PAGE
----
That’s Enough Bureaucrats Sticking Noses In Our Milk

UK - Like Melanie Reid, writing in these pages yesterday, I have a local herd of cows with whom I frequently share social intercourse. In my case, however, it tends to be limited to: “Now why don’t you just shift your butt over there, then I will be able to get through that gate.” As for lessons in the economics of global food production I tend to look elsewhere.
calendar icon 4 September 2007
clock icon 2 minute read

It is quite true that cattle farmers have had a hard time of it over the past few years; many have given up their farms and huge numbers feel cruelly unrewarded for their hard work. But the current upheavals in agriculture, which are now rewarding farmers who clung on to their farms with higher prices, are not the fault of the retail food industry and supermarkets. They bear the indelible mark of central planners in Whitehall and Brussels.

Farmers have a point in that supermarkets have been merciless in negotiating prices of milk. But they could only get away with this because of the glut in production caused by the Common Agricultural Policy. Some of the dairy farms that have gone under in recent years should really have been allowed to founder decades ago, but have been propped up artificially by subsidies that insulated farmers from market forces, and led to huge gluts – remember the EU butter mountain?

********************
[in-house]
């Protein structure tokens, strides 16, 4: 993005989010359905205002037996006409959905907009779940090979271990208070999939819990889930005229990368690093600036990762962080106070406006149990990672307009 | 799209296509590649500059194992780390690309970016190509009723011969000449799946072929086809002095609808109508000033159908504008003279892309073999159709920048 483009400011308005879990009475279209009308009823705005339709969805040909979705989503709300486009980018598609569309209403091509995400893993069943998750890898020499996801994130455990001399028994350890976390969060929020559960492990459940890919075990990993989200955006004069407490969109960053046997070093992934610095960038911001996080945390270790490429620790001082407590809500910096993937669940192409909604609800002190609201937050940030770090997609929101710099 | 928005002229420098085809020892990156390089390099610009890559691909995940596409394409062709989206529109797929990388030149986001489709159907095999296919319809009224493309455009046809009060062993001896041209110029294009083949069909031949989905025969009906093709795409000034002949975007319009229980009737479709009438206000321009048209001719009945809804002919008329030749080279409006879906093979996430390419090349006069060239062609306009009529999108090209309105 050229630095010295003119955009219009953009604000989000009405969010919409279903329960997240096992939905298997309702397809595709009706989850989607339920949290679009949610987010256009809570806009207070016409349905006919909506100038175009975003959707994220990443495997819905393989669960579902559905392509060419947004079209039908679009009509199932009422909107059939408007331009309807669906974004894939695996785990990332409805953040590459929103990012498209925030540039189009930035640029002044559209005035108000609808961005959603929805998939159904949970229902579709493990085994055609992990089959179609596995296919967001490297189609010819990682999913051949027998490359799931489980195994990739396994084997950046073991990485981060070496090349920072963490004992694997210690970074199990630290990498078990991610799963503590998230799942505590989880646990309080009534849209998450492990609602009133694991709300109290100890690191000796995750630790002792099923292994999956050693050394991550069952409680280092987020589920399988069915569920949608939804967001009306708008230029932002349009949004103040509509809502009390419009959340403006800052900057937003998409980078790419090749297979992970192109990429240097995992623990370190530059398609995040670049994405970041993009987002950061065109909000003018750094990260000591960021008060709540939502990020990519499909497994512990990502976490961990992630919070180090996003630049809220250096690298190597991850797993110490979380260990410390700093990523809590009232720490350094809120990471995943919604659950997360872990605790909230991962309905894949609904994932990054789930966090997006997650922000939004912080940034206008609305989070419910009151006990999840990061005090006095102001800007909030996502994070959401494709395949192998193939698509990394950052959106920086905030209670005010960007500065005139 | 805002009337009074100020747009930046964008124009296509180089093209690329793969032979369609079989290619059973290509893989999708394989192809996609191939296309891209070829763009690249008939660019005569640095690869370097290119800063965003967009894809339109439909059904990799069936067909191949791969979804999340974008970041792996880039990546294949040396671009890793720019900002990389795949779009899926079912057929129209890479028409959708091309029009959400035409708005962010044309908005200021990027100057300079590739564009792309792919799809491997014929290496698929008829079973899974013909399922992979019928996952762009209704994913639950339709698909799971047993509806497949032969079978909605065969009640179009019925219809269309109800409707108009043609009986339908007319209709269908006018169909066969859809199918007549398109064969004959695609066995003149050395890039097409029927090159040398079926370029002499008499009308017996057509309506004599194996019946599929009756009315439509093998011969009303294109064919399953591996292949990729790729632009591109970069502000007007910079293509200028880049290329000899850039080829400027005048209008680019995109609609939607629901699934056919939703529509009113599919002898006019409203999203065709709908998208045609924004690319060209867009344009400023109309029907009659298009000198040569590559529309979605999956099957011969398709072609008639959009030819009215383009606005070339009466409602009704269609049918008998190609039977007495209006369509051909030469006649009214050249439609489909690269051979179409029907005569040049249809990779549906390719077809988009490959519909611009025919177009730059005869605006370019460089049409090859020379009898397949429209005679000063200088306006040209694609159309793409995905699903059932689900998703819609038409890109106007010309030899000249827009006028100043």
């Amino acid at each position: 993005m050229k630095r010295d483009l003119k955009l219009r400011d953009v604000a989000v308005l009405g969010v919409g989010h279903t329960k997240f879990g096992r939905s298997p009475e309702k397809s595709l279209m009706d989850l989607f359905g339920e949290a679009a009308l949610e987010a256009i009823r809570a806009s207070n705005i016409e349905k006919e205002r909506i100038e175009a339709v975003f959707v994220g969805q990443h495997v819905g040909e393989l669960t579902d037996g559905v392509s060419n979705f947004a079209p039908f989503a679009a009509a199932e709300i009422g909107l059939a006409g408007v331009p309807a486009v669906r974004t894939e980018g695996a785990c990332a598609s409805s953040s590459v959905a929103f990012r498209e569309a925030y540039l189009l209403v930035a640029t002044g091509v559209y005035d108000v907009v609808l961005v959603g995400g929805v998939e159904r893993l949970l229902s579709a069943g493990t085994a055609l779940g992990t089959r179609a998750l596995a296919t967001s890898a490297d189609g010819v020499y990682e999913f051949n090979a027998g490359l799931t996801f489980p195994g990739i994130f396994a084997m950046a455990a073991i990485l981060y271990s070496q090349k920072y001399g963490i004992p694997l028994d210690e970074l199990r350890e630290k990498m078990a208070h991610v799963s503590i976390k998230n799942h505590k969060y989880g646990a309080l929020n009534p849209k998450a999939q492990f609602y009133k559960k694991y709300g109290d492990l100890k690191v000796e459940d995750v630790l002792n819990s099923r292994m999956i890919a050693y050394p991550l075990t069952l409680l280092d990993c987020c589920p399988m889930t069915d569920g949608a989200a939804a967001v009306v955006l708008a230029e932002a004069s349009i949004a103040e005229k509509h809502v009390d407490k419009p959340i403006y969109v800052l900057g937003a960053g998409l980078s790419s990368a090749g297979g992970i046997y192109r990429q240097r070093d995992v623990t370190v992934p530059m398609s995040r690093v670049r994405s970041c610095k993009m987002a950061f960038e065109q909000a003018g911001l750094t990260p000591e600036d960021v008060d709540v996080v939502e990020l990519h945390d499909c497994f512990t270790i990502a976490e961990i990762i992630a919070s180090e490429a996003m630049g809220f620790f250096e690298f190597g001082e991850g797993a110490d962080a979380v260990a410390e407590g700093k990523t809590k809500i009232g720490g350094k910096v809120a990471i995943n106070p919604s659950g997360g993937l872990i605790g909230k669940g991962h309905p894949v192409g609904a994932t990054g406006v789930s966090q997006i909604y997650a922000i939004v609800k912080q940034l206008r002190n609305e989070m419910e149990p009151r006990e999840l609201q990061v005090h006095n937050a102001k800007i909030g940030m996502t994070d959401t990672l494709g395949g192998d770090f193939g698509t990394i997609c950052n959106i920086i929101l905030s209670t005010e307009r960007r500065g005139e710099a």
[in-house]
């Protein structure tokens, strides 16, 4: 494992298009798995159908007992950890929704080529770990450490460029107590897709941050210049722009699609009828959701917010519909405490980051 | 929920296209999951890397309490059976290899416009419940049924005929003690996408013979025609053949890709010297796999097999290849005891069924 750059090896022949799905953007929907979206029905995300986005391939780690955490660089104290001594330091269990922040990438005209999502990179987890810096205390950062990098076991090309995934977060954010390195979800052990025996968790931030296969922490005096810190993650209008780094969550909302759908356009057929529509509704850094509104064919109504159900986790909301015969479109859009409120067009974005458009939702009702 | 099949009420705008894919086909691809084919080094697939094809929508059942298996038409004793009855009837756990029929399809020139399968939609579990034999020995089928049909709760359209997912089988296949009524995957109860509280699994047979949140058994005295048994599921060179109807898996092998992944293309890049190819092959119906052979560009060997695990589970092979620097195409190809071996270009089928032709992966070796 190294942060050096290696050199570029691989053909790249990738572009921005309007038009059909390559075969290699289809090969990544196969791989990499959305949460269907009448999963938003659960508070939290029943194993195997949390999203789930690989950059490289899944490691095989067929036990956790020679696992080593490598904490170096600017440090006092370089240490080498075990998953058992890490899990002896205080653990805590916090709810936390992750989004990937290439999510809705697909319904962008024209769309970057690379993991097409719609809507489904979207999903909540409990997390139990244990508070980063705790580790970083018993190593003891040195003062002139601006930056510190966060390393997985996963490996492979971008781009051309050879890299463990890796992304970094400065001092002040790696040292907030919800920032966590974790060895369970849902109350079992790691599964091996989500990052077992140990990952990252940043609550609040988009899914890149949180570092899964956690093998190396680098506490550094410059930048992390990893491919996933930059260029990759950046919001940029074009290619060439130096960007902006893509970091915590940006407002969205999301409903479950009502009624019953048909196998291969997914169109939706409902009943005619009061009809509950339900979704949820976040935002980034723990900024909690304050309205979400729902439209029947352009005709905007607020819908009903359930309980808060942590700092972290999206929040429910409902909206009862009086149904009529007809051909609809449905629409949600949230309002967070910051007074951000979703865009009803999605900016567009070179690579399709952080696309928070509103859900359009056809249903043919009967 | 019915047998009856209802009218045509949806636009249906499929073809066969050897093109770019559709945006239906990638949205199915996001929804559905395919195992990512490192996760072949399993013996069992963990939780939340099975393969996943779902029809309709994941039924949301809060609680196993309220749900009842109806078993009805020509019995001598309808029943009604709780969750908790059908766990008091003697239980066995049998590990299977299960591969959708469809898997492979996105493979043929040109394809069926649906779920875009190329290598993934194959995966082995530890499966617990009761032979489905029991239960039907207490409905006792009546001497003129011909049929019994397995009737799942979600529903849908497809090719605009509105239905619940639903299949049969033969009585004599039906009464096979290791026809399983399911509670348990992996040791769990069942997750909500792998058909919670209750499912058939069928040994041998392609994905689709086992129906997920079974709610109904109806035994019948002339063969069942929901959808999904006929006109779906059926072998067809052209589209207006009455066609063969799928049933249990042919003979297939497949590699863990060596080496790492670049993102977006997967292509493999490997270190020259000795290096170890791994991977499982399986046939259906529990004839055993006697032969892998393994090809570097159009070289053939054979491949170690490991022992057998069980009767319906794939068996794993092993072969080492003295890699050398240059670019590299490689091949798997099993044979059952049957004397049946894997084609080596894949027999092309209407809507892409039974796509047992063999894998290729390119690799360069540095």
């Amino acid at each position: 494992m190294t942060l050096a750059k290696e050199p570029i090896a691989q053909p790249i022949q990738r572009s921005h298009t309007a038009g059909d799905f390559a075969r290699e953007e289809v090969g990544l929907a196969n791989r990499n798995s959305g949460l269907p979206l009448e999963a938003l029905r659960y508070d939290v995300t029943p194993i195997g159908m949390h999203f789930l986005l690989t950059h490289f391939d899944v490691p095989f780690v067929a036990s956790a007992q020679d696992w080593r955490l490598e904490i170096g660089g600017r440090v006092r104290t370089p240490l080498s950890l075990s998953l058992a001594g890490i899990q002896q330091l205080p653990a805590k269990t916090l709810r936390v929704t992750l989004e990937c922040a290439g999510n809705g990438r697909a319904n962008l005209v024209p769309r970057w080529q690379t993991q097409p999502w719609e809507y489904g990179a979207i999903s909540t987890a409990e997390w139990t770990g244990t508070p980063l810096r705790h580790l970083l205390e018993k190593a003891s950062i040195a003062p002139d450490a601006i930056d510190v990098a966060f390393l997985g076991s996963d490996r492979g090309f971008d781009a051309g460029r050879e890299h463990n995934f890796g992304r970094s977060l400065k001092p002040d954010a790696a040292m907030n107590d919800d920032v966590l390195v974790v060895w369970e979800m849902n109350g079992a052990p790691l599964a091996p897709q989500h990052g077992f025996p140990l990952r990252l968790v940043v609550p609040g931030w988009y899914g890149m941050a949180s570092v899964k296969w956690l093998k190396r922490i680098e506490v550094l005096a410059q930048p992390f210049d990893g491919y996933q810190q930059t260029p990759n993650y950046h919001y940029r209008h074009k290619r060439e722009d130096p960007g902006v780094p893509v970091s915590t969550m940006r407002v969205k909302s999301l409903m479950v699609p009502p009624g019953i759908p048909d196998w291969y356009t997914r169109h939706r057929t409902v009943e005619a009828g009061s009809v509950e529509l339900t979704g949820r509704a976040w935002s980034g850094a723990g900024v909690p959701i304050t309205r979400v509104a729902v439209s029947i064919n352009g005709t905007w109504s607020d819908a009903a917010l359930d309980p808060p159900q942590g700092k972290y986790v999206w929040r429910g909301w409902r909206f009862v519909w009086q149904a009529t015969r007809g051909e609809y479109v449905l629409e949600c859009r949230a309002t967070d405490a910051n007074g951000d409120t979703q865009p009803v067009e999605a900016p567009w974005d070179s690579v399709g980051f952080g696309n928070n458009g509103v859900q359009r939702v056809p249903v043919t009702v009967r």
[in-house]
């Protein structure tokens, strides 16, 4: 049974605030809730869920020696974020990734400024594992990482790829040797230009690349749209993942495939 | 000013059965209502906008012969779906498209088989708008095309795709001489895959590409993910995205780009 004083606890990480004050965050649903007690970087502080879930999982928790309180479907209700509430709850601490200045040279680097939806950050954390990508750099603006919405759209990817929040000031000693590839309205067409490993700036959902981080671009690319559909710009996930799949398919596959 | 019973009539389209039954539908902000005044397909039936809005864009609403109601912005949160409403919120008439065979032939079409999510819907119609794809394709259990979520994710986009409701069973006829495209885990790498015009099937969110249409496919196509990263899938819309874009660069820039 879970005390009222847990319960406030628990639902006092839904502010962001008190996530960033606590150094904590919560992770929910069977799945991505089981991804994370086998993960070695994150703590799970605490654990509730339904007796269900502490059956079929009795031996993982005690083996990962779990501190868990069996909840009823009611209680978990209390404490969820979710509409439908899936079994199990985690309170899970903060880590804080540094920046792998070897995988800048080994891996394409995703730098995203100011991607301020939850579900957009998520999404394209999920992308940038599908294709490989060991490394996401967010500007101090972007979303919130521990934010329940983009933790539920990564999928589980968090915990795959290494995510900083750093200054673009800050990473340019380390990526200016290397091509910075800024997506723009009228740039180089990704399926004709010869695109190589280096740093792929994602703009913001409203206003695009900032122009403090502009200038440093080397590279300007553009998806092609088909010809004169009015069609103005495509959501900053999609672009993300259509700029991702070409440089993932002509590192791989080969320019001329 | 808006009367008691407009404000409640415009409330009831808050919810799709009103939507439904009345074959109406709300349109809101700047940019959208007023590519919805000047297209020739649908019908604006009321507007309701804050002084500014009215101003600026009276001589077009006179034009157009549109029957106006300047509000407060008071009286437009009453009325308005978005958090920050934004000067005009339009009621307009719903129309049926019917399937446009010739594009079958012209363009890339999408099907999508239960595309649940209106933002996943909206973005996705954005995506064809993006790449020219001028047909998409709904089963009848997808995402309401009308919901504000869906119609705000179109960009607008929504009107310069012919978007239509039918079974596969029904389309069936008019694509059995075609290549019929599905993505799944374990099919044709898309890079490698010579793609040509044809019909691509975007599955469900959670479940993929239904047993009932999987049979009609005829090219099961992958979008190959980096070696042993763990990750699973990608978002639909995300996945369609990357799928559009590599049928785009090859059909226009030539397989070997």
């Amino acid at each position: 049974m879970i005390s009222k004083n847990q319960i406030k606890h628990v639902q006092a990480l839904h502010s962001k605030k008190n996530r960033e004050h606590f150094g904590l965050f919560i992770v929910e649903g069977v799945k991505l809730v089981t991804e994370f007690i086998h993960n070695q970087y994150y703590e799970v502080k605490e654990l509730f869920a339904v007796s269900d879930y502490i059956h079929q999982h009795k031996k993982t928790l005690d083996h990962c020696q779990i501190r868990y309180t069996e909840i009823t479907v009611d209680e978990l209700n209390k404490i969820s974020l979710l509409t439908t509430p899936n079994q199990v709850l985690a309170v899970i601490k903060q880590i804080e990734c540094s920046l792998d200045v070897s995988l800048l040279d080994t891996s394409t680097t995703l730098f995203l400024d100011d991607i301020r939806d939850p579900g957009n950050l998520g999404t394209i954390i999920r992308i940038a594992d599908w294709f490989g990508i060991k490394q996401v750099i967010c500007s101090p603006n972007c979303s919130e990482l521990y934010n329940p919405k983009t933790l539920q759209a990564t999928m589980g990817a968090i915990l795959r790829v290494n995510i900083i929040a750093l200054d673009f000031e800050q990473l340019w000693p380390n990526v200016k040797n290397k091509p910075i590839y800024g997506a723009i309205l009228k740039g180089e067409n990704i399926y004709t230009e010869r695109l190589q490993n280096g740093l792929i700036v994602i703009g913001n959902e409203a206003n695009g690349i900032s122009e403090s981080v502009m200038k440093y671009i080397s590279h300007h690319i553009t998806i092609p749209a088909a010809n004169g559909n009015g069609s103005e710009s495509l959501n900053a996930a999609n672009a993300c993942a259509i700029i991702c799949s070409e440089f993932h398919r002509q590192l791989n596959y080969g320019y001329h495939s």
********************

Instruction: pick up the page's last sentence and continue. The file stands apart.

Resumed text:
The fall in milk prices at the beginning of this century was not ultimately due to the supermarkets but down to increased production at a time when consumers wanted to buy less milk. Between 1996 and 1999 the output of cattle in the UK rose from 13,975 million litres to 14,580 million litres – prompting the milk prices to fall from 25p to 17p a litre. Since then, a shake-out of cattle farms has brought milk production (in 2006) back down to 13,938 million litres, with the result that prices have climbed back towards 25p a litre.

Source: TimesOnline
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